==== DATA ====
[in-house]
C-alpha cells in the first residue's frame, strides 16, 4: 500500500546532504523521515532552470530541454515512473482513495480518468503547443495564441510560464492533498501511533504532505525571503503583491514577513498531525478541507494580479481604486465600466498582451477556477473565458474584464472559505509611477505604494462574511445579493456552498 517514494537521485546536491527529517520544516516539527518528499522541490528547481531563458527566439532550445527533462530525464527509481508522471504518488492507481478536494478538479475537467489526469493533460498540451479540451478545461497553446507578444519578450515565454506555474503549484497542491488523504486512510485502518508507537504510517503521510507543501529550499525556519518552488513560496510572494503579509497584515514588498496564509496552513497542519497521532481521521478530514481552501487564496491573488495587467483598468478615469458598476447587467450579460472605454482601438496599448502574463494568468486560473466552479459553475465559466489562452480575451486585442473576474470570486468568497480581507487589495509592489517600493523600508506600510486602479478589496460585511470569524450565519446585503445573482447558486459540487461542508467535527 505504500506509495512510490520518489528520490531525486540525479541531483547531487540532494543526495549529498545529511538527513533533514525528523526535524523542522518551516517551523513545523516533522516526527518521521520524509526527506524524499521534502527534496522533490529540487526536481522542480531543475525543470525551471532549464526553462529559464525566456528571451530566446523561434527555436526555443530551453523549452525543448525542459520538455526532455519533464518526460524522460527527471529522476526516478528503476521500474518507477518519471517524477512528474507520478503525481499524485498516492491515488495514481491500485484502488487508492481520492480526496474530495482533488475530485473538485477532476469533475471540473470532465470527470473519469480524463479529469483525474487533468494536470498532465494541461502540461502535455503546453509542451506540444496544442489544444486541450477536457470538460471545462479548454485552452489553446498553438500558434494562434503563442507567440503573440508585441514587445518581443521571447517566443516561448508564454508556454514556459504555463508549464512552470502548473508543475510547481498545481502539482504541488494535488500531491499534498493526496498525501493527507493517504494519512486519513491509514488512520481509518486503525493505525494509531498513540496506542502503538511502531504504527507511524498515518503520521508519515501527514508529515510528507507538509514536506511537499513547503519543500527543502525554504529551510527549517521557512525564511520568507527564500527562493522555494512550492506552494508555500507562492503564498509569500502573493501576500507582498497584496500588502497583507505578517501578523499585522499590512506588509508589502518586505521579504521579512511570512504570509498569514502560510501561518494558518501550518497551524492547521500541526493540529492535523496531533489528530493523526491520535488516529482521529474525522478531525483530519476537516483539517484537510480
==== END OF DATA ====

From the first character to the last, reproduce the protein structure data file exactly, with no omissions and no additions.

[in-house]
C-alpha cells in the first residue's frame, strides 16, 4: 500500500546532504523521515532552470530541454515512473482513495480518468503547443495564441510560464492533498501511533504532505525571503503583491514577513498531525478541507494580479481604486465600466498582451477556477473565458474584464472559505509611477505604494462574511445579493456552498 517514494537521485546536491527529517520544516516539527518528499522541490528547481531563458527566439532550445527533462530525464527509481508522471504518488492507481478536494478538479475537467489526469493533460498540451479540451478545461497553446507578444519578450515565454506555474503549484497542491488523504486512510485502518508507537504510517503521510507543501529550499525556519518552488513560496510572494503579509497584515514588498496564509496552513497542519497521532481521521478530514481552501487564496491573488495587467483598468478615469458598476447587467450579460472605454482601438496599448502574463494568468486560473466552479459553475465559466489562452480575451486585442473576474470570486468568497480581507487589495509592489517600493523600508506600510486602479478589496460585511470569524450565519446585503445573482447558486459540487461542508467535527 505504500506509495512510490520518489528520490531525486540525479541531483547531487540532494543526495549529498545529511538527513533533514525528523526535524523542522518551516517551523513545523516533522516526527518521521520524509526527506524524499521534502527534496522533490529540487526536481522542480531543475525543470525551471532549464526553462529559464525566456528571451530566446523561434527555436526555443530551453523549452525543448525542459520538455526532455519533464518526460524522460527527471529522476526516478528503476521500474518507477518519471517524477512528474507520478503525481499524485498516492491515488495514481491500485484502488487508492481520492480526496474530495482533488475530485473538485477532476469533475471540473470532465470527470473519469480524463479529469483525474487533468494536470498532465494541461502540461502535455503546453509542451506540444496544442489544444486541450477536457470538460471545462479548454485552452489553446498553438500558434494562434503563442507567440503573440508585441514587445518581443521571447517566443516561448508564454508556454514556459504555463508549464512552470502548473508543475510547481498545481502539482504541488494535488500531491499534498493526496498525501493527507493517504494519512486519513491509514488512520481509518486503525493505525494509531498513540496506542502503538511502531504504527507511524498515518503520521508519515501527514508529515510528507507538509514536506511537499513547503519543500527543502525554504529551510527549517521557512525564511520568507527564500527562493522555494512550492506552494508555500507562492503564498509569500502573493501576500507582498497584496500588502497583507505578517501578523499585522499590512506588509508589502518586505521579504521579512511570512504570509498569514502560510501561518494558518501550518497551524492547521500541526493540529492535523496531533489528530493523526491520535488516529482521529474525522478531525483530519476537516483539517484537510480